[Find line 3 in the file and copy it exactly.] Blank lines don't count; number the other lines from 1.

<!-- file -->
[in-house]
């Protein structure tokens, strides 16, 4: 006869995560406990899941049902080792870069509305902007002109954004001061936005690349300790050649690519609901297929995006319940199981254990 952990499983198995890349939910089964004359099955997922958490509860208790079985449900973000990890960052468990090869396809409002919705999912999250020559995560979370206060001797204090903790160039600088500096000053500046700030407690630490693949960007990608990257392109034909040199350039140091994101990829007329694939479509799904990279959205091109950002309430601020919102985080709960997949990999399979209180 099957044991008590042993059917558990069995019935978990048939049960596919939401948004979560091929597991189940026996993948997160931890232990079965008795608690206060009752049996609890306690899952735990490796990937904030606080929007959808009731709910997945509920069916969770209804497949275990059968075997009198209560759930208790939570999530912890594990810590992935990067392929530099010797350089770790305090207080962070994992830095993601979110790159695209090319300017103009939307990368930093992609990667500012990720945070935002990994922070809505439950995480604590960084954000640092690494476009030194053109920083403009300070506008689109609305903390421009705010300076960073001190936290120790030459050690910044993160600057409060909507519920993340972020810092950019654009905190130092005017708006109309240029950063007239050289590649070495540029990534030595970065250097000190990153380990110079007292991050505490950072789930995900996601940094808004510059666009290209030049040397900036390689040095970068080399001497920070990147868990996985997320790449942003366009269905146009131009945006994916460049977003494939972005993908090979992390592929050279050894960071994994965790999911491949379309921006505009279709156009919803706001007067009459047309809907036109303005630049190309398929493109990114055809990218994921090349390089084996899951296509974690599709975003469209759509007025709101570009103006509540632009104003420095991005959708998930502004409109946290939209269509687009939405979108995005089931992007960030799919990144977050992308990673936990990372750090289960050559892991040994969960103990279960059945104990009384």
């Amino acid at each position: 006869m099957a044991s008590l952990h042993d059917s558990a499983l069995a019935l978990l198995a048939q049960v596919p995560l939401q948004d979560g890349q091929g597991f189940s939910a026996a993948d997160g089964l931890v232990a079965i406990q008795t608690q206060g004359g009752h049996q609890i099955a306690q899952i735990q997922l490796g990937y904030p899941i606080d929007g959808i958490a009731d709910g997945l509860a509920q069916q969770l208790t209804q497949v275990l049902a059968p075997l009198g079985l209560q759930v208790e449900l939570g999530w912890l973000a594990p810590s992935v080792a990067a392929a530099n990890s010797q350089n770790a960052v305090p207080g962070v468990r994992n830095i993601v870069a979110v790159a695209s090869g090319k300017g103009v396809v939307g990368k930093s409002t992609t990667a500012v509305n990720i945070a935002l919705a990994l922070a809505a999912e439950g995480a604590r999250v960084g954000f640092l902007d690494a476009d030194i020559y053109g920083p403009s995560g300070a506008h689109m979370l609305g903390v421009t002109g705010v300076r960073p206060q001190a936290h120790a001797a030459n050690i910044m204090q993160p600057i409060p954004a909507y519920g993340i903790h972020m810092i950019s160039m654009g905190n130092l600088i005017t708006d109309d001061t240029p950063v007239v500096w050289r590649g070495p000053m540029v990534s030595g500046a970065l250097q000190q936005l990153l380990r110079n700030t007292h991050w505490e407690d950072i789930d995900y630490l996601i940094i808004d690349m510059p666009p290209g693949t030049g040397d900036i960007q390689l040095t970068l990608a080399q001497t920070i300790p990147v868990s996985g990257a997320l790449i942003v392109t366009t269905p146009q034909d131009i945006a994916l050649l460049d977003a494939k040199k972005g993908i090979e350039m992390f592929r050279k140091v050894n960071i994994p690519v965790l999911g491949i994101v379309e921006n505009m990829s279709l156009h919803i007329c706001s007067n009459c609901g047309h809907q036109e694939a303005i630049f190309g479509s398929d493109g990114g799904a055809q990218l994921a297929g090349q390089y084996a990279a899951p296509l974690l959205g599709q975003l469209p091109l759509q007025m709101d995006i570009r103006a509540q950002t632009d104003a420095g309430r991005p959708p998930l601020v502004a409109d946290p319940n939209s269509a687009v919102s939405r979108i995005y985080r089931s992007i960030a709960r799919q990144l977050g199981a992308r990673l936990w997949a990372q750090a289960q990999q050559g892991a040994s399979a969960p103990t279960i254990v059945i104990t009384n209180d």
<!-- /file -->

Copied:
């Amino acid at each position: 006869m099957a044991s008590l952990h042993d059917s558990a499983l069995a019935l978990l198995a048939q049960v596919p995560l939401q948004d979560g890349q091929g597991f189940s939910a026996a993948d997160g089964l931890v232990a079965i406990q008795t608690q206060g004359g009752h049996q609890i099955a306690q899952i735990q997922l490796g990937y904030p899941i606080d929007g959808i958490a009731d709910g997945l509860a509920q069916q969770l208790t209804q497949v275990l049902a059968p075997l009198g079985l209560q759930v208790e449900l939570g999530w912890l973000a594990p810590s992935v080792a990067a392929a530099n990890s010797q350089n770790a960052v305090p207080g962070v468990r994992n830095i993601v870069a979110v790159a695209s090869g090319k300017g103009v396809v939307g990368k930093s409002t992609t990667a500012v509305n990720i945070a935002l919705a990994l922070a809505a999912e439950g995480a604590r999250v960084g954000f640092l902007d690494a476009d030194i020559y053109g920083p403009s995560g300070a506008h689109m979370l609305g903390v421009t002109g705010v300076r960073p206060q001190a936290h120790a001797a030459n050690i910044m204090q993160p600057i409060p954004a909507y519920g993340i903790h972020m810092i950019s160039m654009g905190n130092l600088i005017t708006d109309d001061t240029p950063v007239v500096w050289r590649g070495p000053m540029v990534s030595g500046a970065l250097q000190q936005l990153l380990r110079n700030t007292h991050w505490e407690d950072i789930d995900y630490l996601i940094i808004d690349m510059p666009p290209g693949t030049g040397d900036i960007q390689l040095t970068l990608a080399q001497t920070i300790p990147v868990s996985g990257a997320l790449i942003v392109t366009t269905p146009q034909d131009i945006a994916l050649l460049d977003a494939k040199k972005g993908i090979e350039m992390f592929r050279k140091v050894n960071i994994p690519v965790l999911g491949i994101v379309e921006n505009m990829s279709l156009h919803i007329c706001s007067n009459c609901g047309h809907q036109e694939a303005i630049f190309g479509s398929d493109g990114g799904a055809q990218l994921a297929g090349q390089y084996a990279a899951p296509l974690l959205g599709q975003l469209p091109l759509q007025m709101d995006i570009r103006a509540q950002t632009d104003a420095g309430r991005p959708p998930l601020v502004a409109d946290p319940n939209s269509a687009v919102s939405r979108i995005y985080r089931s992007i960030a709960r799919q990144l977050g199981a992308r990673l936990w997949a990372q750090a289960q990999q050559g892991a040994s399979a969960p103990t279960i254990v059945i104990t009384n209180d």